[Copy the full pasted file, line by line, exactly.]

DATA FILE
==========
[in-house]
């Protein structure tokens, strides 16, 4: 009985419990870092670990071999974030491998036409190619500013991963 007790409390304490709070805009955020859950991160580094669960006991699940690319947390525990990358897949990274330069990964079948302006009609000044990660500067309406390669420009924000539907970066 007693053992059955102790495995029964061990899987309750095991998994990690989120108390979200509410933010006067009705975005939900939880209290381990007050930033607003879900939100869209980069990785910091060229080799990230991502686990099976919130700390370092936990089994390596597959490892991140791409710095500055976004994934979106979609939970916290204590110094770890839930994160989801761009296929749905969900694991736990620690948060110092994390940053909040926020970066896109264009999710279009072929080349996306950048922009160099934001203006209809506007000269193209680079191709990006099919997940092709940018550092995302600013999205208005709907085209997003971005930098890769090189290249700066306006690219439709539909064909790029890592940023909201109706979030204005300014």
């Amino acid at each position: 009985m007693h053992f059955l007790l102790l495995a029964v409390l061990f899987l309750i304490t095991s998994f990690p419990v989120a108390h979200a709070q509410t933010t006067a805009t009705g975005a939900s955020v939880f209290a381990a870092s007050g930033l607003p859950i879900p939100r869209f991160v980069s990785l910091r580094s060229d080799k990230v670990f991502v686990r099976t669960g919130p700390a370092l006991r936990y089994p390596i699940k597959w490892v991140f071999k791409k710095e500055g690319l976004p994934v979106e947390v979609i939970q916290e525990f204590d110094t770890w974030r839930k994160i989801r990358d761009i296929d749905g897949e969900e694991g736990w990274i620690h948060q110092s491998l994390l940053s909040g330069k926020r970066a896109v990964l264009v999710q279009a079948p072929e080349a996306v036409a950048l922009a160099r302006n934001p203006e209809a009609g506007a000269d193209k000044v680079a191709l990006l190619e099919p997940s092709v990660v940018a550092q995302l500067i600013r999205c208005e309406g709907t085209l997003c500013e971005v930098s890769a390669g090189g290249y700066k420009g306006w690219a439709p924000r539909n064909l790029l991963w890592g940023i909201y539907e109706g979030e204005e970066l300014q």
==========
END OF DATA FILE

[in-house]
């Protein structure tokens, strides 16, 4: 009985419990870092670990071999974030491998036409190619500013991963 007790409390304490709070805009955020859950991160580094669960006991699940690319947390525990990358897949990274330069990964079948302006009609000044990660500067309406390669420009924000539907970066 007693053992059955102790495995029964061990899987309750095991998994990690989120108390979200509410933010006067009705975005939900939880209290381990007050930033607003879900939100869209980069990785910091060229080799990230991502686990099976919130700390370092936990089994390596597959490892991140791409710095500055976004994934979106979609939970916290204590110094770890839930994160989801761009296929749905969900694991736990620690948060110092994390940053909040926020970066896109264009999710279009072929080349996306950048922009160099934001203006209809506007000269193209680079191709990006099919997940092709940018550092995302600013999205208005709907085209997003971005930098890769090189290249700066306006690219439709539909064909790029890592940023909201109706979030204005300014």
């Amino acid at each position: 009985m007693h053992f059955l007790l102790l495995a029964v409390l061990f899987l309750i304490t095991s998994f990690p419990v989120a108390h979200a709070q509410t933010t006067a805009t009705g975005a939900s955020v939880f209290a381990a870092s007050g930033l607003p859950i879900p939100r869209f991160v980069s990785l910091r580094s060229d080799k990230v670990f991502v686990r099976t669960g919130p700390a370092l006991r936990y089994p390596i699940k597959w490892v991140f071999k791409k710095e500055g690319l976004p994934v979106e947390v979609i939970q916290e525990f204590d110094t770890w974030r839930k994160i989801r990358d761009i296929d749905g897949e969900e694991g736990w990274i620690h948060q110092s491998l994390l940053s909040g330069k926020r970066a896109v990964l264009v999710q279009a079948p072929e080349a996306v036409a950048l922009a160099r302006n934001p203006e209809a009609g506007a000269d193209k000044v680079a191709l990006l190619e099919p997940s092709v990660v940018a550092q995302l500067i600013r999205c208005e309406g709907t085209l997003c500013e971005v930098s890769a390669g090189g290249y700066k420009g306006w690219a439709p924000r539909n064909l790029l991963w890592g940023i909201y539907e109706g979030e204005e970066l300014q």